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RE: Saudisats????

It seems like you have a misconception of what it means to commission a
When a bird goes up there, there are so many unknowns and many many things
that can go wrong.
If the team is lucky, the commissioning phase goes without any problems, and
they can indicate to the public that that is so.
Now, if a problem arises, the entire story changes. Unlike a car, where
changing the oil pump does it, in space there are many many factors which
can contribute to a failure. In many cases, when device X does not work, its
not because device X failed, but a temperature change in device Z caused
device Y to quit sending the gizmo command to device X and as a result,
device X does not work. This kind of complex relationship which can easily
occur would make satellite operators irresponsible if they come out and say
"device X failed". Due to this, we see satellite operators take their time
while they try to make a good job of finding out exactly what happened. A
good example of this would be the Mysterious Force acting on P3D. During the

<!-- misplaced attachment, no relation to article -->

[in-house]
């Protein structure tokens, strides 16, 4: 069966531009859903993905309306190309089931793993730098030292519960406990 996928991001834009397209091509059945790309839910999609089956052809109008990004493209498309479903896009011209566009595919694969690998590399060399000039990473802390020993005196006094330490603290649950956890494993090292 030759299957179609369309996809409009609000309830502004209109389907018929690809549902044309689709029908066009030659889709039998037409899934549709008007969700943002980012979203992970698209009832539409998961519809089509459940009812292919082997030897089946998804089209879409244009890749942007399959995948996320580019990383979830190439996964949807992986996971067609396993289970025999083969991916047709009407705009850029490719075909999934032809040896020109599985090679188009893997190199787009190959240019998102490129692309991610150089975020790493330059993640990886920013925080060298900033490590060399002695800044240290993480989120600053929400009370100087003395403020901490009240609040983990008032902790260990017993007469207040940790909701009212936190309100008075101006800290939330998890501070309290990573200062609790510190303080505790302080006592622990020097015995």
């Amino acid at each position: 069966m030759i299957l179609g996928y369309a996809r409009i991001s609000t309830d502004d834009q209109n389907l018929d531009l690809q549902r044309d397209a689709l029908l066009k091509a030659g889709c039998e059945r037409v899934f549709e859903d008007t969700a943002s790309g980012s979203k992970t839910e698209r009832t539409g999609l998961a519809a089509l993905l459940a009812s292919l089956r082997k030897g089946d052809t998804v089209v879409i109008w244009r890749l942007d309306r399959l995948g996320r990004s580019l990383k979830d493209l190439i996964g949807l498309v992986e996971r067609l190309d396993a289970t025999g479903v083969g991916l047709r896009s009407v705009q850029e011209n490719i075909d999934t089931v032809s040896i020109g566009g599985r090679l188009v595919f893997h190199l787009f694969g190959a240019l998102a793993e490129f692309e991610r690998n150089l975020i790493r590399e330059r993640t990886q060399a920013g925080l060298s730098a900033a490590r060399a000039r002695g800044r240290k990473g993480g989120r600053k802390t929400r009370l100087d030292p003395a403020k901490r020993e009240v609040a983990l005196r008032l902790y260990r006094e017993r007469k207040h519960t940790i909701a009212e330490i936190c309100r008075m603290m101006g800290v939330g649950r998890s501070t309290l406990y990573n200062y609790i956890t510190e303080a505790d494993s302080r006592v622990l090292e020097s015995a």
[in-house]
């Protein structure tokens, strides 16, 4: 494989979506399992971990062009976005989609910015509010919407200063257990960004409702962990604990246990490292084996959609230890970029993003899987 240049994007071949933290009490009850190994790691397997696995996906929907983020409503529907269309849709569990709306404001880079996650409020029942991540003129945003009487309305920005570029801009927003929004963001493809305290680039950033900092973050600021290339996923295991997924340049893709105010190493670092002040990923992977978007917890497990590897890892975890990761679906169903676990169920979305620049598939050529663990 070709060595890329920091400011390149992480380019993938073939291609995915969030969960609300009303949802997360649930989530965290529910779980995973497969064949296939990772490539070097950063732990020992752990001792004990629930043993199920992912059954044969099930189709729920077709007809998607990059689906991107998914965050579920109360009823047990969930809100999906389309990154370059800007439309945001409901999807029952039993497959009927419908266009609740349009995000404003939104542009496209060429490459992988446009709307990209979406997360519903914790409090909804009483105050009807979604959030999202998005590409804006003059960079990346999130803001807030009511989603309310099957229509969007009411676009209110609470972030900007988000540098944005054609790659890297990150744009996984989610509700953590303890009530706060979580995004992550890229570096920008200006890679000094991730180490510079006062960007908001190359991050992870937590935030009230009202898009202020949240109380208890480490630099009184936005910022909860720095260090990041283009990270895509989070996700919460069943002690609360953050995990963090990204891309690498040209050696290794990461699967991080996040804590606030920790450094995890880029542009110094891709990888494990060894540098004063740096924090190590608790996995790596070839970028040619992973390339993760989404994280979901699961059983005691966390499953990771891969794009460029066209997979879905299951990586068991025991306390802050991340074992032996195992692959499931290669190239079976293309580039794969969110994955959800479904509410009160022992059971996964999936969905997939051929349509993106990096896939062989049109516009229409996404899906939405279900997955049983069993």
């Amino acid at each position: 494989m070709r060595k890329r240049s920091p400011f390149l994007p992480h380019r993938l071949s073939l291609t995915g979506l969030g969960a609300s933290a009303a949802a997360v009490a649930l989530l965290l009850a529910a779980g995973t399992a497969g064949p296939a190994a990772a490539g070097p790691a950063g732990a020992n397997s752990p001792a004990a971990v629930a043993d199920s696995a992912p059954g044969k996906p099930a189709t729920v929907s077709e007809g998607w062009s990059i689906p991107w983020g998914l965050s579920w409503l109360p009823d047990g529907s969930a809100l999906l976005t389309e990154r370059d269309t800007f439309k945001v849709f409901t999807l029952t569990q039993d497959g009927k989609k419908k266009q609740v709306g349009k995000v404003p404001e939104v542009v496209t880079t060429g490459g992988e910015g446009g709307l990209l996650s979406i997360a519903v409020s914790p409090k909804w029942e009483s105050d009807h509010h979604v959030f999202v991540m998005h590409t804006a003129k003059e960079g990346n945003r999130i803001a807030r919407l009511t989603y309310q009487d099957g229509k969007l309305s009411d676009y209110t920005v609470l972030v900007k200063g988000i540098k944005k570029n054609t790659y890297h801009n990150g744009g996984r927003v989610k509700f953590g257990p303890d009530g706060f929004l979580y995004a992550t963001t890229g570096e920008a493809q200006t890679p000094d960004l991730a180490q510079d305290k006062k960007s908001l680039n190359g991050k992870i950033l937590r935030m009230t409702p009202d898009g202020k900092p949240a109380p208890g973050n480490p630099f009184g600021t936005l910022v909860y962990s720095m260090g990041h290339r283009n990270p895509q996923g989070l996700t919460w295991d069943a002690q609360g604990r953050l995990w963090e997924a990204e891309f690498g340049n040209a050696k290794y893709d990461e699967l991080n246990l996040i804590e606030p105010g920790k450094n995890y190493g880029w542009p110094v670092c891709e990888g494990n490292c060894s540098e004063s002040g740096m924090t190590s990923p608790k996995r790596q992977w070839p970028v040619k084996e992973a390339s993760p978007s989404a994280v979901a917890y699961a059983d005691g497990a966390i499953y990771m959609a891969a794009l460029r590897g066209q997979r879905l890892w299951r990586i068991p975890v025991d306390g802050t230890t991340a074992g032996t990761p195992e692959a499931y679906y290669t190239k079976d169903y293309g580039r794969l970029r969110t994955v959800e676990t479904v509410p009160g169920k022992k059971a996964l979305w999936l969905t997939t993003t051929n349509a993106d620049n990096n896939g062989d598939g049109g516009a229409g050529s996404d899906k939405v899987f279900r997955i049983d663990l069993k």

Minotaur launch of Jan 2000, so many things went wrong, that the satellite
operators were trying to figure out what went wrong. Without looking at
cross satellite correlation, just we (the ASUSat1 team) had over 15
different failure paths which could have contributed to the failer. As a
result, for several weeks, we did everything in our power to try and verify
the correct failer mode. It would have been irresponsible of us to come out
and say after just one day "we know what went wrong". So give satellite
operators some slack when it comes to post launch operations. Trust me that
we and I think every operator out their does everything in their power to
make a bird work right. "holding back" information is not an ego thing, its
just a responsibility issue.

-----Original Message-----
From: owner-AMSAT-BB@AMSAT.Org [mailto:owner-AMSAT-BB@AMSAT.Org]On
Behalf Of Jon Ogden
Sent: Thursday, July 26, 2001 4:42 AM
To: Drew Glasbrenner; amsat-bb
Subject: Re: [amsat-bb] Saudisats????


It is amazing how when an amateur satellite fails, people hardly even
mention it.  Back when the whole Jawsat thing happened a year and a half
ago, nearly every bird on that launch failed.  It took a long time to hear
people say that they were failures.

I guess it's an ego thing.  People don't want to admit that their publicly
hyped, high profile device went kaput.  So they don't say anything in the
hopes that people will just forget.




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